The CSI Centennial Team

Blog is Life
4 min readDec 17, 2020


by Oliver Carlos

In 1998, the most used word was “centennial”. That was the year when our nation celebrated our 100th year of independence. The date was based on the proclamation of independence on June 12, 1898 in Kawit, Cavite. The Spanish forces in the Philippines were almost wiped out by our troops, so our nation’s leaders declared that we were free on that day.

One hundred years later, almost everything was named centennial. We had the Centennial President, a Centennial Cup in the PBA, and the Centennial Basketball Team sent to compete in the Asian Games. Every varsity team in that year was also called centennial.

The CSI Centennial Team: (standing, left to right): Sweny Koffa, Grace Cabral, Sylvia Sarmiento, Coach Jet Castillo, Kaye Galang, Eva Antonio, Shane Mundin. (kneeling, left to right): Janice Molinawe, Ana Mae Perez, Waranuch Tansubhapol, and Emily Suministrado.

I was teaching at the Christian School International (CSI) at that time and I was also appointed as coach of the girls’ high school basketball team, and you bet, our team was called the CSI Centennial Team. We were back-to-back champions in Los Banos and Bay, Laguna. We had a winning streak that ran for two-seasons, until the league folded up in 2000, and was never revived. So technically, we were the perpetual defending champions.

Women’s Basketball wasn’t very much developed yet in those days, especially at the high school level. I just rode on that. I built a team designed to capitalize on that weak state of the sport. Most girls’ teams at that time would do the “langaw defense,” every player would swarm over whoever has the ball. On offense, a typical girls’ team would give the ball to just one player who’s the best dribbler on the floor. I had antidote for that — division of labor.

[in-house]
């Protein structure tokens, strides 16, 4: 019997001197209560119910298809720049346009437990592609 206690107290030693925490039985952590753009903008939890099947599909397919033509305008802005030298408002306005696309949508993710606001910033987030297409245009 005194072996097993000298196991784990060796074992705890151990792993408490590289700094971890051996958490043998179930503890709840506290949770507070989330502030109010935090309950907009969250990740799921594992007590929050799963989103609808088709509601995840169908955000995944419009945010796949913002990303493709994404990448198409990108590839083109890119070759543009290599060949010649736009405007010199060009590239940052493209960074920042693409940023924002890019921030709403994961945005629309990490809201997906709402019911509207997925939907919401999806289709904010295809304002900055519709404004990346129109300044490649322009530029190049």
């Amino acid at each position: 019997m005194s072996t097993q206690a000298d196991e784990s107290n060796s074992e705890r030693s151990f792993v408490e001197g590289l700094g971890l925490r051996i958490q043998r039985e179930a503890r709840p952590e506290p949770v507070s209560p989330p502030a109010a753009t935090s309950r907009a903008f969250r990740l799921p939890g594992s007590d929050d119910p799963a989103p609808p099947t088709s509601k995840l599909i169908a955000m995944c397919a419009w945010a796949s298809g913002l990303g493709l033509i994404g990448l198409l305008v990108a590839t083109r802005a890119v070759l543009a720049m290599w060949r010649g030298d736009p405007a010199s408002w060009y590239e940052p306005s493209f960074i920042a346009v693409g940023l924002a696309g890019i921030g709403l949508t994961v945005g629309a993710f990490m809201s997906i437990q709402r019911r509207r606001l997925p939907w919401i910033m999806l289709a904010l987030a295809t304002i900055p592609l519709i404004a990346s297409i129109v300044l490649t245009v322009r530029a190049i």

I was blessed to have 3 players who were excellent ballhandlers — Eva Antonio, Ana Mae Perez, and rookie Emily Suministrado. I fielded in any 2 of them at a time. We were prepared for the langaw defense. If any of my ballhandlers would get swarmed by the opponent, she would quickly pass the ball to the other ballhandler who would then be free to drive to the hoop in the open court. As simple as that, we would put up points on the board.

What about the other players? They also had important roles that they unselfishly embraced. I put in 2 bigs at a time. Their only role was to set a double screen for a catch-and-shoot player on slow break situations. The bigs didn’t care if they wouldn’t score, as long as they faithfully did their screening task.

While the langaw defense was on my 2 ballhandlers, the 3 other teammates would sneakily set up for an open shot. A pass would be received by the catch-and-shoot player who would take an uncontested jumper behind a double screen of 2 big girls. This is our one and only set play. During trainings, we mastered this to to perfection. We did countless repetitions until the play becomes part of their instincts. They did this happily, without complaining.

On defense, we didn’t employ the langaw method. We stick to a very disciplined 1–3–1 zone defense. Each of my players had a designated area on the floor to guard, and so there’s no confusion that would lead to a defensive breakdown. Eva, with her long arms, would often steal the ball away before the opposing team could set up their plays. She’s the first “one” in the 1–3–1 defensive formation. We were superb not only on offense but also on defense. The result: we won all our games in the two years we were together.

In 1 Corinthians 12:12–31, the apostle Paul also emphasized division of labor in the church as key in its success. Each member must know his or her role and embrace it. One should know his gift, and use it to bless others, and the organization as a whole. One should also be concerned about the welfare of the other parts and appreciate one another. We read in verses 21–27 (NIV):

“As it is, there are many parts, but one body. The eye cannot say to the hand, “I don’t need you!” And the head cannot say to the feet, “I don’t need you!”…. But God has put the body together, ……its parts should have equal concern for each other. If one part suffers, every part suffers with it; if one part is honored, every part rejoices with it. Now you are the body of Christ, and each one of you is a part of it.”

Today, let us ask God what he wants us to do in order to bless others and build up Christ’s body of believers.



Blog is Life

Oliver Carlos wears many hats. He's a history professor, a life coach to young adults, an athlete, a sports media practicioner, and a loving family man.